Veterinarians have the most up-to-date scientific tools available for testing for and treating allergies in birds. Veterinarians can also provide effective advice for treating a bird’s allergies at home.
Test For Food Allergies
At home, bird-owners may test for food allergies by starting over with their bird’s diet and feeding their bird one specific food item at a time, then monitoring for adverse reactions.
Food items that produce no adverse reaction may be safely added to the bird’s diet. In conducting these at-home tests, only small portion sizes should be administered to keep potential adverse reactions as mild as possible.
Address Respiratory Allergies
To address respiratory allergies, bird owners should keep aromatic household items such as deodorant, perfume, and scented candles away from the vicinity of their bird.
Bird owners can create a healthy breathing environment for their bird by consistently changing their air filters to limit the amount of mold, dust, and pollen to which their bird is exposed.
Antihistamines And Powder Down Feathers
A potential option for alleviating a bird’s allergies is treating them with antihistamines. However, one should always consult with a veterinarian before doing so.
Studies have shown that antihistamines can effectively mitigate allergic reactions in birds. Lastly, owners of macaws and other types of birds that are sensitive to powder down feathers should keep the sensitive bird away from any other bird they may have. This can be done by keeping the birds in different rooms.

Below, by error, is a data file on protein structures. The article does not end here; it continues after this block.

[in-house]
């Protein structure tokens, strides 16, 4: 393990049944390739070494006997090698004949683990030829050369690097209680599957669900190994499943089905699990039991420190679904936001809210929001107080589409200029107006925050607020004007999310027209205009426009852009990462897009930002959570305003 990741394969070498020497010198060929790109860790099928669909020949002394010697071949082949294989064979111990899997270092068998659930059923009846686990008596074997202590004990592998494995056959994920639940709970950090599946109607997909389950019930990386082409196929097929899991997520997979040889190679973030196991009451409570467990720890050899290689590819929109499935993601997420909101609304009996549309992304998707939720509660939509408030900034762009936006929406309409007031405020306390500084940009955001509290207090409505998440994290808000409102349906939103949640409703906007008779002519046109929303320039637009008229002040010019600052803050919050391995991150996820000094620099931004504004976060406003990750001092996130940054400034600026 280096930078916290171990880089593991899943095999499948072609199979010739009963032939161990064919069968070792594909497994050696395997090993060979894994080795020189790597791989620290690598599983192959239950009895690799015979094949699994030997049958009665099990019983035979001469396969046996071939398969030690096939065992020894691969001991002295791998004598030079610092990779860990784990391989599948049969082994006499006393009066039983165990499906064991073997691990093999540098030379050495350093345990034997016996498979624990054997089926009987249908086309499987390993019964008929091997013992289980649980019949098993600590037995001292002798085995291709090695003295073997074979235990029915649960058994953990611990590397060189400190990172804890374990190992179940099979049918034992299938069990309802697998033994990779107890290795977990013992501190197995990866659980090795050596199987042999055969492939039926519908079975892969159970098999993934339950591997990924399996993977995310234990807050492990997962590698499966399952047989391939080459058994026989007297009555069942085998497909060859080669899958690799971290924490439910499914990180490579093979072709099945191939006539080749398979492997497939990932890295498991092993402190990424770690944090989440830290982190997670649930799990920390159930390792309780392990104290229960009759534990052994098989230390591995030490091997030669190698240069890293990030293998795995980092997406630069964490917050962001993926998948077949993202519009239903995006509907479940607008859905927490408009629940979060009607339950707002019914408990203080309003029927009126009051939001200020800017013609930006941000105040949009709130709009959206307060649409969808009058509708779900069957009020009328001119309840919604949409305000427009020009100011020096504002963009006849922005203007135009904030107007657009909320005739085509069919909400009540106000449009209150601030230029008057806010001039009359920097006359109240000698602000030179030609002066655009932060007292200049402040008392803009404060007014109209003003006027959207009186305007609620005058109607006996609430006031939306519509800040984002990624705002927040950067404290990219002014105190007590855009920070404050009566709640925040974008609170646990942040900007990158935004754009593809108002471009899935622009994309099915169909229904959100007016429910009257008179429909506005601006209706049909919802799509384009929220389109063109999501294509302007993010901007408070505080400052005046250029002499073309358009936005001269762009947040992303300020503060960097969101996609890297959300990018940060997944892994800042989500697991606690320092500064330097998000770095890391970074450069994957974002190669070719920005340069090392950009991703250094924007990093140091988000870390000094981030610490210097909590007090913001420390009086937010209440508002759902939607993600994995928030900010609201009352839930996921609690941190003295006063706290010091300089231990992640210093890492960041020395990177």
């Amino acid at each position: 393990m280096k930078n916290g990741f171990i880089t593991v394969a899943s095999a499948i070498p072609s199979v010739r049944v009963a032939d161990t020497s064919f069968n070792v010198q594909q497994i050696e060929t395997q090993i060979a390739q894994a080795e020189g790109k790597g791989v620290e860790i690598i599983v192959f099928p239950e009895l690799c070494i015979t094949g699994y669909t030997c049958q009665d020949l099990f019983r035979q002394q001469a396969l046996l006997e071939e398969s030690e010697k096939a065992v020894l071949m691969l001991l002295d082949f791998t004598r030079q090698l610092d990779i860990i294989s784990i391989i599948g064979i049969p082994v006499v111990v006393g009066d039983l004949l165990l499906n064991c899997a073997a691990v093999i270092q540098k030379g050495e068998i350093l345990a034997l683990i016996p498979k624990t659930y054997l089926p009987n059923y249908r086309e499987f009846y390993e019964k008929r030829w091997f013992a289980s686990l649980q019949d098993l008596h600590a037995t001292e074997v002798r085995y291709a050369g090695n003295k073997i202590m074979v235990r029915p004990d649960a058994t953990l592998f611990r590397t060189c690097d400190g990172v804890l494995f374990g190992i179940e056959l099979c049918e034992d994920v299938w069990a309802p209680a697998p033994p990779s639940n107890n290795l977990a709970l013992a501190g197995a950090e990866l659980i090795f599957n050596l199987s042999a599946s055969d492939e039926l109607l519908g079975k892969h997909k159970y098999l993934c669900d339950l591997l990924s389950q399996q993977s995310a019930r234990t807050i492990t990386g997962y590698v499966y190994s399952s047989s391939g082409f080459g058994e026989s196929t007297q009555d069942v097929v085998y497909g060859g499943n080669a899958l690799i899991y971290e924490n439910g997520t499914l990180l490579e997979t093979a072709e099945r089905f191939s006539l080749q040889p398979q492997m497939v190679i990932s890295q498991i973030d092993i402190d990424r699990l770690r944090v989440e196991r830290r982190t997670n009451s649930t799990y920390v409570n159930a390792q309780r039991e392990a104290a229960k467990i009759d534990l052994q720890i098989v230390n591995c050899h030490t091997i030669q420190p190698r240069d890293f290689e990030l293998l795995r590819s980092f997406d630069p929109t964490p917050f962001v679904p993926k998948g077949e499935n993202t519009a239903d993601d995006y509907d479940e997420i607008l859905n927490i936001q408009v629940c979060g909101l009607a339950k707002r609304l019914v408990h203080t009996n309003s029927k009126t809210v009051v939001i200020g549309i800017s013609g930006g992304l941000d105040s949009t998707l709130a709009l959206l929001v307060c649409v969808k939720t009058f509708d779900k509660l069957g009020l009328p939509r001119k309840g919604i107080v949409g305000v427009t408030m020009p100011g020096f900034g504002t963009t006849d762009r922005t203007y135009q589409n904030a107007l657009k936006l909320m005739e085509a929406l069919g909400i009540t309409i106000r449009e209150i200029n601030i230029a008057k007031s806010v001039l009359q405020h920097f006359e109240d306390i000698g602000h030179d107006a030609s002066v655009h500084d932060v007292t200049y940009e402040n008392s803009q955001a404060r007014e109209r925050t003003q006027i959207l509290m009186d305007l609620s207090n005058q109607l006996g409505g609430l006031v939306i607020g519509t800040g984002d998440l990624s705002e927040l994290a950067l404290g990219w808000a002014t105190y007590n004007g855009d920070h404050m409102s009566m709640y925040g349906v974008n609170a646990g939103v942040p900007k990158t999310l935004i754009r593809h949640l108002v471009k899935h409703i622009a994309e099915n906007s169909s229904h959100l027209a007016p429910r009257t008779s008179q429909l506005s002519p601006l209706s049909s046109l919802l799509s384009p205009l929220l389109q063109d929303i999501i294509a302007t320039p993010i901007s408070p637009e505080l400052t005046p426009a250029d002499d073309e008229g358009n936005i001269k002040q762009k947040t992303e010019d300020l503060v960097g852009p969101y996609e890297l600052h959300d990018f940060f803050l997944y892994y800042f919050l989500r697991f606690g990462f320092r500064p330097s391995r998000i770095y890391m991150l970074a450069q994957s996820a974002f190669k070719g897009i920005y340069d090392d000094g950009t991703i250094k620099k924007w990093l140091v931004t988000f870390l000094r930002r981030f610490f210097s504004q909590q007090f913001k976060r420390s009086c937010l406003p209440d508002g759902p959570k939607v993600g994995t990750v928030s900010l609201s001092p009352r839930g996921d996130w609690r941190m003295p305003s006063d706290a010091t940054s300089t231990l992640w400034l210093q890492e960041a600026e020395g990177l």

Yes – Birds Can Suffer From Allergies
Yes, birds, like their human counterparts, are susceptible to allergies. The potential source of a bird’s allergies includes but is not limited to certain foodstuffs, certain household items, pollen, and the powder down feathers of other birds.
These allergies may manifest in respiratory issues, skin problems, and feather-plucking. Bird-owners who wish to address any potential allergies in a bird may do so by:
- Conducting trial and error with a bird’s diet
- Keeping aromatic household items out of a bird’s vicinity
- Separating sensitive birds from birds with powder down feathers
- Consulting with a veterinarian to conduct tests and determine solutions.
Best of luck with your feathery friend!
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I am Bryan Powell and I own BirdHour.com. I love bird watching; in fact, I have a parakeet of my own. I enjoy spending time outdoors and observing the natural world around me. This website is a means of sharing my passion for birds with others who may be interested in this activity.